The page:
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The American Muslim Ban Has Been Revoked, But Islamophobia Persists

After his first day in office, Joe Biden fulfilled his pledge to end the so-called “Muslim Ban,” which was imposed by former President Donald Trump to prevent refugees from Muslim and African countries from entering the United States. Predictably, these communities suffered a slew of negative consequences, such as the denial of life-saving surgery for an infant, on top of experiencing increased bullying, bigotry, and violence

Any individual should, without a doubt, be accepted regardless of religious belief, and each country should strive to protect the vulnerable. After the ban on Muslims was lifted, many Arab and African people felt relieved that they were no longer separated from their families and homes in the United States. Unfortunately, despite this change in policy with the new administration, Muslim people both in the States and abroad continue to be viewed as half-citizens and to be subject to harmful “terrorist” stereotypes, each incident fuelling and normalizing Islamophobia. 

study by the UN Human Rights Council recently stated that outright violence and discrimination toward Muslims has reached “epidemic proportions.” Every day, new stories emerge about Muslim communities being forbidden to follow their religious values, experiencing socioeconomic inequality and stigma, and being denied citizenship. To add, in countries where Muslims are a minority, they are more likely to face prejudice based on stereotypical "Muslim" features such as skin colour and dress, which also involves religious symbols like the hijab.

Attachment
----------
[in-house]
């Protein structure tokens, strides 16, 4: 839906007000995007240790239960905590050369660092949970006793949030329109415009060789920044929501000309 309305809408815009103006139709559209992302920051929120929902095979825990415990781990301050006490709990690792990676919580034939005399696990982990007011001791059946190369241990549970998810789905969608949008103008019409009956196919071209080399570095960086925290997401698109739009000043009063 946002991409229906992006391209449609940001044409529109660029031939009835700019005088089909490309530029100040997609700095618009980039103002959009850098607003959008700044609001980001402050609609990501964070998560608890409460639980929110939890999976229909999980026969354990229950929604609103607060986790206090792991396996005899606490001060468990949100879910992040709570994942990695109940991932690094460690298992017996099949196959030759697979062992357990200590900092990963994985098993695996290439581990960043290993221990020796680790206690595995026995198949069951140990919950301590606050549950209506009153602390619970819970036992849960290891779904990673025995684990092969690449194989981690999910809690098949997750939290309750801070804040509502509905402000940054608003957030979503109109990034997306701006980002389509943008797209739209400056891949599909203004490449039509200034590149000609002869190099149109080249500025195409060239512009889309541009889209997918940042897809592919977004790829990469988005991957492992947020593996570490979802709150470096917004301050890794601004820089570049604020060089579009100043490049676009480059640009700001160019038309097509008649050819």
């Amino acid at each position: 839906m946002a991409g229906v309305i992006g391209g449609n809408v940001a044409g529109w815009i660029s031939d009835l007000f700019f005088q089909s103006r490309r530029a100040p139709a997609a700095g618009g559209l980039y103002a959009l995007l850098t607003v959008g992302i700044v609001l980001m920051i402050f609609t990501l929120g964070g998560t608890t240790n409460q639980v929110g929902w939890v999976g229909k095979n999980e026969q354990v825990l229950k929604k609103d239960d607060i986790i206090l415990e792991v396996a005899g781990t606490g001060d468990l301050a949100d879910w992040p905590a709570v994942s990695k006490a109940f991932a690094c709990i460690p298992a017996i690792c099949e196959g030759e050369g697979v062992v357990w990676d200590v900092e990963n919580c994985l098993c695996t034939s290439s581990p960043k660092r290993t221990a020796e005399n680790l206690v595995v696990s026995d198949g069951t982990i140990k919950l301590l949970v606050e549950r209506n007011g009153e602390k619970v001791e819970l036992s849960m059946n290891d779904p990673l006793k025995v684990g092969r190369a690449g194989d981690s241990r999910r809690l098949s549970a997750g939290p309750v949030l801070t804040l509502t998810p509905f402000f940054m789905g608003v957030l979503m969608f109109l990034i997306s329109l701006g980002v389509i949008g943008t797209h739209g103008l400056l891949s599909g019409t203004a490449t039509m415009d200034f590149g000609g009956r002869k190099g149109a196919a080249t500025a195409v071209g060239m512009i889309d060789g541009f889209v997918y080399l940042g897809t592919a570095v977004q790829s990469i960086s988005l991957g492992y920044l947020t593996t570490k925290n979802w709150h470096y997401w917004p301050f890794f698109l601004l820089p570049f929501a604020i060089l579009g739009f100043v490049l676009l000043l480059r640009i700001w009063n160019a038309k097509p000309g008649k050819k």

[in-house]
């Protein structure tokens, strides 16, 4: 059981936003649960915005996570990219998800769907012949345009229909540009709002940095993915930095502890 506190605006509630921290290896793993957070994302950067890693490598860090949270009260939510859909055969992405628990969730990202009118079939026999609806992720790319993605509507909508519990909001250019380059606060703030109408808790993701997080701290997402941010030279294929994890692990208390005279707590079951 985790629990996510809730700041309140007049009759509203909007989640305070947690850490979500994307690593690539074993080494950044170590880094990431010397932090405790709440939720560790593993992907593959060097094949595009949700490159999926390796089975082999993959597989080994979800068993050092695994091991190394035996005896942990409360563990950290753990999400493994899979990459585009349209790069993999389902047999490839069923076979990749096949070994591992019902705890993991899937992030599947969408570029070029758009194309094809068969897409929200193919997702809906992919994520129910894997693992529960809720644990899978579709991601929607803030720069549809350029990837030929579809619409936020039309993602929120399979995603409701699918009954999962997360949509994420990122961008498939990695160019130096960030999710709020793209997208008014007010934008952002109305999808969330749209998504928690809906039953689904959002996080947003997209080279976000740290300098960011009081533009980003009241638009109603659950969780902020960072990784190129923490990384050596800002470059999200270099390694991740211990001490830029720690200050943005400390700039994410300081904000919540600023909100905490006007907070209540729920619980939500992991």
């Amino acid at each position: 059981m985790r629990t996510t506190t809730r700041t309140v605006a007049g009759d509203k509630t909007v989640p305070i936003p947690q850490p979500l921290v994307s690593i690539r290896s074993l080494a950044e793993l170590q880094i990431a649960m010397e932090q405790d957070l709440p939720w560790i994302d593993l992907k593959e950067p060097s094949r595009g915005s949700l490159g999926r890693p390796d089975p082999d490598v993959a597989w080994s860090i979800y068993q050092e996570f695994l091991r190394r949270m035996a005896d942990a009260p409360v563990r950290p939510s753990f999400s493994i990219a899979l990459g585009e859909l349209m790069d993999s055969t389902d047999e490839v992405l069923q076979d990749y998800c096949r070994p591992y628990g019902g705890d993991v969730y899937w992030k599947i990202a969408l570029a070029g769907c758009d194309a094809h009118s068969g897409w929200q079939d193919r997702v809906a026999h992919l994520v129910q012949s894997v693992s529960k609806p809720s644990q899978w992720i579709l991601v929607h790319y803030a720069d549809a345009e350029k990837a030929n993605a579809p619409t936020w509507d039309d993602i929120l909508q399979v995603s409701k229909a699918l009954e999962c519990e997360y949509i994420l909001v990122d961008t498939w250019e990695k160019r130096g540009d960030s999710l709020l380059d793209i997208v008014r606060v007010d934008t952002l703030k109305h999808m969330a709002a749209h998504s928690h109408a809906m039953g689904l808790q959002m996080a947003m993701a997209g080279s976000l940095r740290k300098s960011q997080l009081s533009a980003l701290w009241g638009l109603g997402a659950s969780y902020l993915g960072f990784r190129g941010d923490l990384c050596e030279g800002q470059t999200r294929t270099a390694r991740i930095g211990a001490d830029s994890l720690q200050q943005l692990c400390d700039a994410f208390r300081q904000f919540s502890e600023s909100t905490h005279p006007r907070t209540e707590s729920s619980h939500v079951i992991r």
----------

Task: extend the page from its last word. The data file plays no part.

These prejudices are often reinforced by members of the media and others in positions of authority; it emerged in the wake of the 9/11 terrorist attacks and other acts of terrorism supposedly perpetrated in the name of Islam, according to experts

In response, the United Nations adopted a Hate Speech Strategy and a Plan of Action to Safeguard Religious Sites in the hopes of reducing anti-hate towards Muslims.

To successfully address this threat, we must reconsider how we speak about freedom, dignity, and respect for all people. We must also promote resilience in the face of racist, patriarchal, and ignorant perspectives, as well as compassion for the religious and cultural values of others. 

There are numerous ways to fight islamophobia, including contacting local Muslim associations near you for support, making friends with Muslims in your community, refusing to be passive on bigotry, and advising politicians to respect and defend Muslims.

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